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Belief in yourself can make miracles happen

It happened late in the third period during a game between our hometown hockey team, the Humboldt Mavericks and the Moose Jaw Lancers.

Terry Anderson was a sixteen-year-old right winger and my son's best friend and teammate.

With about five minutes left in the games and the Mavericks ahead by four goals. Terry tripped and fell awkwardly headfirst into the boards while going for the puck behind Moose Jaws' goal.

The referee immediately stopped play and skated over to Terry, who lay motionless on the ice. He yelled for medical help. Players from both teams gathered around Terry, feeling helpless, knowing all they could do was offer him words of encouragement.

Everyone in the arena stood, shocked at the sight of Terry lying there with no movement. The entire arena was silent, as everyone waited for some sign that he was okay.

They brought Terry's father on the ice as paramedics arrived.

For almost thirty minutes, there was not a sound in the arena other than soft whispers and prayers. With great care for Terry, the paramedics placed him on a backboard and lifted him onto a stretcher.

The silence in the arena was broken when Terry motioned with his right hand, letting everyone know he was okay. The arena erupted with a roar of cheers. Players on both teams accompanied Terry as they took him from the ice. They saluted Terry by banging their hockey sticks on the ice. A long-time hockey tradition.

They transported Terry to the nearest hospital, where specialists were already waiting for the young man's arrival. The diagnosis was not a good one. There was damage to his spinal cord that would prevent him from walking ever again.

Over the following months, Terry's parents sought specialists in spinal cord injuries; all said the same that he would never walk again.

Most adults would have given up and resigned themselves to a life of never walking, never being able to live their life as they once enjoyed, but not this young man. Terry was a fighter, a strong and determined young man. Each day, he had to endure hours of physical therapy. He was going to prove everyone wrong; he would walk.

As the months passed, one after another, his will to continue weakened. The thought of life in a wheelchair became real. His doctors recommended a motorized wheelchair; it would give him some freedom.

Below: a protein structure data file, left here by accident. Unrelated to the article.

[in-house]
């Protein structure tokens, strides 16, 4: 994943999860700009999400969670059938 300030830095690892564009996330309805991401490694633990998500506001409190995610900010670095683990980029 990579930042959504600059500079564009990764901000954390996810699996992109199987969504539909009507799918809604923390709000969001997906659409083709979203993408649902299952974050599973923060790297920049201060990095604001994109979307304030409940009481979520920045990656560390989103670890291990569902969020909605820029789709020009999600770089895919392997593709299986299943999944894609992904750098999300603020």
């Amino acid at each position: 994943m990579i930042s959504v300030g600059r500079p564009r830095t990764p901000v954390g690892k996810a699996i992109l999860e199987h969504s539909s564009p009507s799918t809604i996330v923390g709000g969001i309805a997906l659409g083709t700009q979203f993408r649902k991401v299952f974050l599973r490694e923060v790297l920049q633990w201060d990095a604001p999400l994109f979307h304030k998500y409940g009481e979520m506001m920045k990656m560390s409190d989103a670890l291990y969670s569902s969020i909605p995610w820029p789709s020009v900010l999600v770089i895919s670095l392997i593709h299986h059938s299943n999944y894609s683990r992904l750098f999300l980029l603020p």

His parents had suffered huge medical expenses and could not afford such a chair. I am a reporter with the Humboldt Courier newspaper. I offered to write an article about Terry's need for a wheelchair.

Although grateful, his parents did not want to bring any more attention to their son.

The cards and well wishes he had received right after the injury eventually slowed and then stopped, along with his will to go on.

They did not want him to go through that again. Humboldt is a small town in Saskatchewan. Everyone knows everyone. The fact Terry needed a special wheelchair was all over town.

About two weeks after I had spoken with his parents, my son came home after visiting Terry. He told me Terry's mother heard a knock on their front door. When she opened it, she saw a black car pulling away from the curb.

When she looked down. There was a small package wrapped in brown paper and tied with a string. There were no stamps, no return address. Written on the package was "Terry." She gave it to Terry to open. Inside they found twenty thousand dollars in cash wrapped with a rubber band and a note that said, "For medical bills." And a small black leather notebook that someone had written in bold blue ink on the inside cover, "I believe in you. Believe in yourself." On the very last page, the good Samaritan wrote, "The power of faith and a genuine belief in yourself will overcome the greatest of life's barriers. One day you will be the proof."

The money helped his parents get the chair he needed. The notebook and the words of encouragement brought a new life to Terry. From that day forward, he worked with a new determination towards his physical therapy.

Each day he wrote in his book of his progress, always ending each page with the words, "I believe."

The last entry Terry made was on the last page of his notebook, just below the words the sender had written.

Terry wrote, "Your words of belief came at a time most needed. Thanks to you, I found belief in myself, and today, I walked with no one's help, and I will for the rest of my life."

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